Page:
New report reveals the scale of grassroots resistance across the planet
In a world marked by economic chaos, brutal warfare, repression and disease, global civil society is providing a shining light and leading the fight back.
That is one of the findings of a major new world-wide snapshot which shows the progress charities, NGOs and grassroots campaign groups have made in the face of the biggest challenges.
For every action there is a response, and the new Civicus State of Civil Society Report 2022 paints a perhaps surprisingly optimistic picture as it scopes how ordinary people across the planet have mobilised in the face of the worst the system can throw at them.
Russia’s illegal war on Ukraine has directly blighted the lives of millions but is also sending echoes of disruption around the world, as soaring food and fuel prices pile further misery on communities already hit hard by the impacts of the pandemic and extreme weather caused by climate change.
The report finds hope, however, in the many mobilisations for change around the world: the mass protests, campaigns and people’s movements for justice, and the many grassroots initiatives defending rights and helping those most in need.
A major message is that civil society is alive and kicking and is striving by all means available to make a difference.
The report identifies five key current trends of global significance:
- Rising costs of fuel and food are spurring public anger and protests at economic mismanagement,
- democracy is under assault but positive changes are still being won,
- advances are being made in fighting social inequality despite attacks,
- civil society is keeping up the pressure for climate action,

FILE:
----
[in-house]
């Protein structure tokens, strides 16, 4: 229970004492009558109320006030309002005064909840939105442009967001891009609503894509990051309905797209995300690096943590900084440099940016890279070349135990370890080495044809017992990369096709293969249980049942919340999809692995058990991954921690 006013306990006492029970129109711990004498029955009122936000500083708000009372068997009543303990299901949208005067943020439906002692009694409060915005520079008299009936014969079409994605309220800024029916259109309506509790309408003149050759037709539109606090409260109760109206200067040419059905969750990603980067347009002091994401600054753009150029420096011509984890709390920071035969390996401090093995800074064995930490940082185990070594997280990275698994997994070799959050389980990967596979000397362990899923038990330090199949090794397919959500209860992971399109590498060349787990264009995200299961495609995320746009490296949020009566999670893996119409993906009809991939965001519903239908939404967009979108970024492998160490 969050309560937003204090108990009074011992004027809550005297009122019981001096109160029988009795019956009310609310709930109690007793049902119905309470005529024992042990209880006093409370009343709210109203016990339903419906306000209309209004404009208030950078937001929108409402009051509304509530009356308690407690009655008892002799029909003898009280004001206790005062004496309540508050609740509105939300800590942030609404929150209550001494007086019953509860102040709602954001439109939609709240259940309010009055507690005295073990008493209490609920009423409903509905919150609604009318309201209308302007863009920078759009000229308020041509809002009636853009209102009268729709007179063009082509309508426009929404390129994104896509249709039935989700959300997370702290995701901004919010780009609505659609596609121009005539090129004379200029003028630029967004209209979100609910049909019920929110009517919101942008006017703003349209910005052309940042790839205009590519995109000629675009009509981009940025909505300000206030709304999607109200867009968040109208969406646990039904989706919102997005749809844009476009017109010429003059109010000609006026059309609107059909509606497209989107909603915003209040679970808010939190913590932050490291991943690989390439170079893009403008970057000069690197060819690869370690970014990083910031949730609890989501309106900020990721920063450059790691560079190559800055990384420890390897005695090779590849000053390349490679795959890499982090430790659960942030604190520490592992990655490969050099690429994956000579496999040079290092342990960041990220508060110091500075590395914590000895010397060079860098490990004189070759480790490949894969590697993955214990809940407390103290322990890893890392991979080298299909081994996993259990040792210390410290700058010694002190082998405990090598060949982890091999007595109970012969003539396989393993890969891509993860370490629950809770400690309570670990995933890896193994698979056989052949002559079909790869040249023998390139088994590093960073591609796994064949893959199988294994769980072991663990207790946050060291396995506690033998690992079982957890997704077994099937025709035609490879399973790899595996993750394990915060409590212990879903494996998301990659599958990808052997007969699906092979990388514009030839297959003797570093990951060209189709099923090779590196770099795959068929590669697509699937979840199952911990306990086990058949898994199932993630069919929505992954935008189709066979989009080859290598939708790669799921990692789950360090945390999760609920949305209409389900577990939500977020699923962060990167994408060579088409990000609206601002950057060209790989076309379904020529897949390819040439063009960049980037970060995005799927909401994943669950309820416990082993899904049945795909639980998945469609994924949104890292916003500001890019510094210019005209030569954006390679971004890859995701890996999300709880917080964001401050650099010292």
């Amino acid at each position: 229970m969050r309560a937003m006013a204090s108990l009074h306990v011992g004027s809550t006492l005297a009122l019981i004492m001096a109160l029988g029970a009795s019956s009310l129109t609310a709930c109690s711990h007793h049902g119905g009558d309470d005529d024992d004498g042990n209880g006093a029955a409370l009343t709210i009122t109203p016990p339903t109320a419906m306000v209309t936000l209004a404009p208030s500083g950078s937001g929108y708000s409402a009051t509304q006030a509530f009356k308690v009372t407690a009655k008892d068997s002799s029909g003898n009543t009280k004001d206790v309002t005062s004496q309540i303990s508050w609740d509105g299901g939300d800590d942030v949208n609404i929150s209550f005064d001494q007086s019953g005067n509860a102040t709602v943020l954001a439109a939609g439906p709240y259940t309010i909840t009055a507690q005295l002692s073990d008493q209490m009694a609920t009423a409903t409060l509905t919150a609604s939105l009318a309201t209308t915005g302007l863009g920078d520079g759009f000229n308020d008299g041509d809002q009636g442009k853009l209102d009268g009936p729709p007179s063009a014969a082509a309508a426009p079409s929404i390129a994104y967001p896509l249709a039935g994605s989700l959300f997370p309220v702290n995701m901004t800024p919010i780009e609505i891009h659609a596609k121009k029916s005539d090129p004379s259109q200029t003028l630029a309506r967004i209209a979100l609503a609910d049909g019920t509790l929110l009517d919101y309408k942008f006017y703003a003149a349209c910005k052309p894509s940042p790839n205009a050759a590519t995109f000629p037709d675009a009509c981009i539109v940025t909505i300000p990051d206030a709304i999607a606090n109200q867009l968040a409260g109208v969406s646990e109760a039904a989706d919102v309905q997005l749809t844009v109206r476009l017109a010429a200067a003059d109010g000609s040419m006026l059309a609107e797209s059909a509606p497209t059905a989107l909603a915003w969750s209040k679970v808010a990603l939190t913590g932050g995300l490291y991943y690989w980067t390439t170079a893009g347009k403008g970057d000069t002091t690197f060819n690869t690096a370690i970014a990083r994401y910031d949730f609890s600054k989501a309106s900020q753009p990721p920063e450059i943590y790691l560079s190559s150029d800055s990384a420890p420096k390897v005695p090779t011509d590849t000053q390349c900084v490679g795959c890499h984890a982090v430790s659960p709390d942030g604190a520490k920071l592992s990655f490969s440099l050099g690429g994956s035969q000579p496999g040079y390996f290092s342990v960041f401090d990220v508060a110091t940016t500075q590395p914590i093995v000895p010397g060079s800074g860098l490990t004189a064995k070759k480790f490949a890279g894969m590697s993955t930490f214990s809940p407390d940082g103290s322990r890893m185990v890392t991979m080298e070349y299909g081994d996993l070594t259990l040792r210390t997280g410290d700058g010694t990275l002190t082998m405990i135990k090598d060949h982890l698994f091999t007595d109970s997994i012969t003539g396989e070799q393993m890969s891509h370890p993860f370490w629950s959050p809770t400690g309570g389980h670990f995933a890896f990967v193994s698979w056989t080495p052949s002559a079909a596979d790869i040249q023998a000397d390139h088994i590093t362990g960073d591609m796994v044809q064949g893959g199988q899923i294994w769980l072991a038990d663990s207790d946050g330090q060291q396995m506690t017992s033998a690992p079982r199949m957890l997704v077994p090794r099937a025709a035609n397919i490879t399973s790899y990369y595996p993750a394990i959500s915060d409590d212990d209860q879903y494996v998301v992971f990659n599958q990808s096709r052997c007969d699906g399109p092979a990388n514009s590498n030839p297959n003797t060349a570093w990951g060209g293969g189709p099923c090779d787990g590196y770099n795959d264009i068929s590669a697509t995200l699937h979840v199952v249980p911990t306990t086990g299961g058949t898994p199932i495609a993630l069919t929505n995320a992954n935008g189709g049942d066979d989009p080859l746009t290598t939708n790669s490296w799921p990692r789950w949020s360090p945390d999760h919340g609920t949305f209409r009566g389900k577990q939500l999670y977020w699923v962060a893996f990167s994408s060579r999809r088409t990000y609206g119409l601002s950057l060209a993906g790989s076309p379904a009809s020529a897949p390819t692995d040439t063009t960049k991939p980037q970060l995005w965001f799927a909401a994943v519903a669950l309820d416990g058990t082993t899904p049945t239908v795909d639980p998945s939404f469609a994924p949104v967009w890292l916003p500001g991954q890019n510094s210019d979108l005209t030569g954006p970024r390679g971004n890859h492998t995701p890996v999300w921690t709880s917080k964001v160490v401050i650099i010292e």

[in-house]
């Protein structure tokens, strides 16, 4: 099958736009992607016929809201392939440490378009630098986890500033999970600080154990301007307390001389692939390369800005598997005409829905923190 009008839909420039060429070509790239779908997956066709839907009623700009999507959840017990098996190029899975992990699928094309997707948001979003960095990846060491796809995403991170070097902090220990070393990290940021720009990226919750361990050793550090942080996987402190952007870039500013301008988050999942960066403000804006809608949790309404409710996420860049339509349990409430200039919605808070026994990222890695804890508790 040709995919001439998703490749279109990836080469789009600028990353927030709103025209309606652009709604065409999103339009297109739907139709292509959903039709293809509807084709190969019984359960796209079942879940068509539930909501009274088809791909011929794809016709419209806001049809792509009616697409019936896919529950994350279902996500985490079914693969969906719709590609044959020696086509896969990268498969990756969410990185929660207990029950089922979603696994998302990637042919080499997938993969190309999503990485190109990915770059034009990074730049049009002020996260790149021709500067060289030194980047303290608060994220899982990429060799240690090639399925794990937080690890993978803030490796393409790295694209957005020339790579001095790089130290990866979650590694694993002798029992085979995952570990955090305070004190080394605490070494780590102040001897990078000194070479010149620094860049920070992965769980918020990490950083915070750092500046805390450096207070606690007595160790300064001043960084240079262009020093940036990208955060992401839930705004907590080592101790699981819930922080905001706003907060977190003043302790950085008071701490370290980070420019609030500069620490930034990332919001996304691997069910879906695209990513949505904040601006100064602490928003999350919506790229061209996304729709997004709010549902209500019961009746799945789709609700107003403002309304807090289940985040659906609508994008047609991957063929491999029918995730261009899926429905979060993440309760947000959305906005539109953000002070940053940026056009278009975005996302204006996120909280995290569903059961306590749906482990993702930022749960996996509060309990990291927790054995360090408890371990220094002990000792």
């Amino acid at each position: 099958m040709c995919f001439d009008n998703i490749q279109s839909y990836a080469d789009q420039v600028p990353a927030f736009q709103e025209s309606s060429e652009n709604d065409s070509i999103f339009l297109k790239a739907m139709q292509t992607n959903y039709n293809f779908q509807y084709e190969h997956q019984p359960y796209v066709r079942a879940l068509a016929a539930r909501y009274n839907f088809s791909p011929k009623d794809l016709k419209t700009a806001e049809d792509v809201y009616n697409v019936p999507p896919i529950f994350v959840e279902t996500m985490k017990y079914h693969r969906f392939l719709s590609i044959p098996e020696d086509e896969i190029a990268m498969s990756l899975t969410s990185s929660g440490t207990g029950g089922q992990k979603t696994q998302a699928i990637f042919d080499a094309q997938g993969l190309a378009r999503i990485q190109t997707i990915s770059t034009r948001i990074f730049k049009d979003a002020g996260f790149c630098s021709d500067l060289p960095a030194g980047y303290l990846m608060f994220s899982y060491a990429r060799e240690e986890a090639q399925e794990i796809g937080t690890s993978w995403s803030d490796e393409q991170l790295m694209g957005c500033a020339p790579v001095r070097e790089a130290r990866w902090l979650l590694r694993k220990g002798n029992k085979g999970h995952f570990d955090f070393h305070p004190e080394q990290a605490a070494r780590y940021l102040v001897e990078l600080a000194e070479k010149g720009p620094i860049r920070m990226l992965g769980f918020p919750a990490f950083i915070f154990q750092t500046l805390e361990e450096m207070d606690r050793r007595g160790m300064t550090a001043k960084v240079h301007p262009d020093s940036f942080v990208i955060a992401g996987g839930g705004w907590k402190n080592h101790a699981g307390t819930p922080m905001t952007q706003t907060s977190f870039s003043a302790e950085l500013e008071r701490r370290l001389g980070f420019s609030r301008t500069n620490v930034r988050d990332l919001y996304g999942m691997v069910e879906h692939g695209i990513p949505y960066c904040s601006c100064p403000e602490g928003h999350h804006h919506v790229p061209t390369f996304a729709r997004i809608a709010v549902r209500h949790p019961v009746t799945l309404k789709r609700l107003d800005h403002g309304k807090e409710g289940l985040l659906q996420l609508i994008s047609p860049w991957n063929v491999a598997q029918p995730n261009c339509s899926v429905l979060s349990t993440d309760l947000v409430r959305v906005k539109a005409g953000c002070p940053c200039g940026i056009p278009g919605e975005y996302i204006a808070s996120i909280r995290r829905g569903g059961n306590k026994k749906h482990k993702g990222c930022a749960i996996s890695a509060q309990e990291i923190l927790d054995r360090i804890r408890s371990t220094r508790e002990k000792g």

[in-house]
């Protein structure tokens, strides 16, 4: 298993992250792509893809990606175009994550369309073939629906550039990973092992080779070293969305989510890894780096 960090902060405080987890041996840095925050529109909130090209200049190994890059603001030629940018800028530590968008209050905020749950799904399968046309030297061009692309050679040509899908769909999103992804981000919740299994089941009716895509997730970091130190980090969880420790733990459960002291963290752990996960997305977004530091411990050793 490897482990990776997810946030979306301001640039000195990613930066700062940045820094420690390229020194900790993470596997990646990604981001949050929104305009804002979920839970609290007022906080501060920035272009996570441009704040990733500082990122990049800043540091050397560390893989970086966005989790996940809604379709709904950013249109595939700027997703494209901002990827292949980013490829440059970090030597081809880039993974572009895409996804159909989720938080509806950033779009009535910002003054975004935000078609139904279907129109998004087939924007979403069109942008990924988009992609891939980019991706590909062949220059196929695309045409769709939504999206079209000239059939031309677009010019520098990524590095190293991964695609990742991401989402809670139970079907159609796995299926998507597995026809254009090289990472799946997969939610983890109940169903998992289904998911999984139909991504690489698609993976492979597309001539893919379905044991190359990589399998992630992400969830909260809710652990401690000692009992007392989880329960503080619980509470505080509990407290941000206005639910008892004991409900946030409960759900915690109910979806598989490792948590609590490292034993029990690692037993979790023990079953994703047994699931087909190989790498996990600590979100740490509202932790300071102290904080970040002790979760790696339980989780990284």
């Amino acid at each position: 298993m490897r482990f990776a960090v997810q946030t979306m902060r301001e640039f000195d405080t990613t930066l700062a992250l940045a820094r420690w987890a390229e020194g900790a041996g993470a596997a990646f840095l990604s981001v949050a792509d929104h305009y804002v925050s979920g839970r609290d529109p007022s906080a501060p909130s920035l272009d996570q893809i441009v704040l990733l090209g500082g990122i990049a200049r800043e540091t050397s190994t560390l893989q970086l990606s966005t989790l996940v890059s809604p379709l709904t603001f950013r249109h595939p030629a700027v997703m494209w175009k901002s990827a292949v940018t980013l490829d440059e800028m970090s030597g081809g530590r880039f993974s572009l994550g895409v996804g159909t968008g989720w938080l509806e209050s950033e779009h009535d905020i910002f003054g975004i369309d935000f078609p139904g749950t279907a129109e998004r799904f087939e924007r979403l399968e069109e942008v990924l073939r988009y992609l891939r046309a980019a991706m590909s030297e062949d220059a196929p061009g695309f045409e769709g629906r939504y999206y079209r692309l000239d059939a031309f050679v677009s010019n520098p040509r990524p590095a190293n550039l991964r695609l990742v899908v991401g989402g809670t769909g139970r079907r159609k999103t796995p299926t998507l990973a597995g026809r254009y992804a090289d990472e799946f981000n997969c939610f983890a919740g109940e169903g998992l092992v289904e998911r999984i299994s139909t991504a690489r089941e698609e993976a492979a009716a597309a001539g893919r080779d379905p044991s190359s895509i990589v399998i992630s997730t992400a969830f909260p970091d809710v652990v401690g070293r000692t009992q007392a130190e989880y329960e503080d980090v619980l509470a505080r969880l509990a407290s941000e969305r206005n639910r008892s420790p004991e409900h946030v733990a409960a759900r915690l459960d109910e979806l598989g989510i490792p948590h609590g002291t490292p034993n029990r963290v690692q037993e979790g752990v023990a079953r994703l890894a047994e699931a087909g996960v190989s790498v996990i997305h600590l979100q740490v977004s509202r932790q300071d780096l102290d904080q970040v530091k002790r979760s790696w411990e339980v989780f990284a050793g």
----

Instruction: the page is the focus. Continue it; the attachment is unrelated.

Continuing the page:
- and current crises are exposing the inadequacies of the international governance system.
A major theme is of people being pushed by events not to despair but towards organisation and to fighting back.
The report looks at the still parlous state of affairs in Sri Lanka, which has seen almost complete economic collapse. This has led to widespread protests and may yet topple the government.
A similar process in Kazakhstan was only stopped by the intervention of the Russian military – but while the movement there may be stalled for now, grassroots organisation has made its claim as a major actor in events – nationally and internationally.
The process of rebellion and fight back will continue in the wake of the linked economic, Covid and environmental crises.
The report states: “The price of pretty much everything is going up, in country after country. The cost of essentials like food and fuel is rising most of all, and Russia’s war on Ukraine is worsening the situation, further pushing up prices of basics. Many governments are failing to protect their people from the impacts. Many people, already strained by the pandemic, are struggling to make ends meet while they see fossil fuel companies benefiting from a boom. They are angered by profiteering and price gouging. When the costs of essentials rise, protests usually follow.
“Violence is a common state response when protesters call for the redistribution of power. But state violence is still sometimes insufficient to stop protests winning change. Further widespread protests sparked by unlivable economic conditions, along with workplace organising to demand labour rights, can be expected in the coming months – and in some cases those demanding change will win.
“When protests take place in authoritarian and repressive contexts where other means of expressing dissent are blocked, they are often widespread and massive, and quickly grow to encompass a wide variety of demands beyond their initial trigger: demands the political system is unable to concede. People push not just for different economic policies and new political leaders but also to change the system.”
TFN magazine’s July edition will look at the report in greater detail. In the meantime, you can read it here.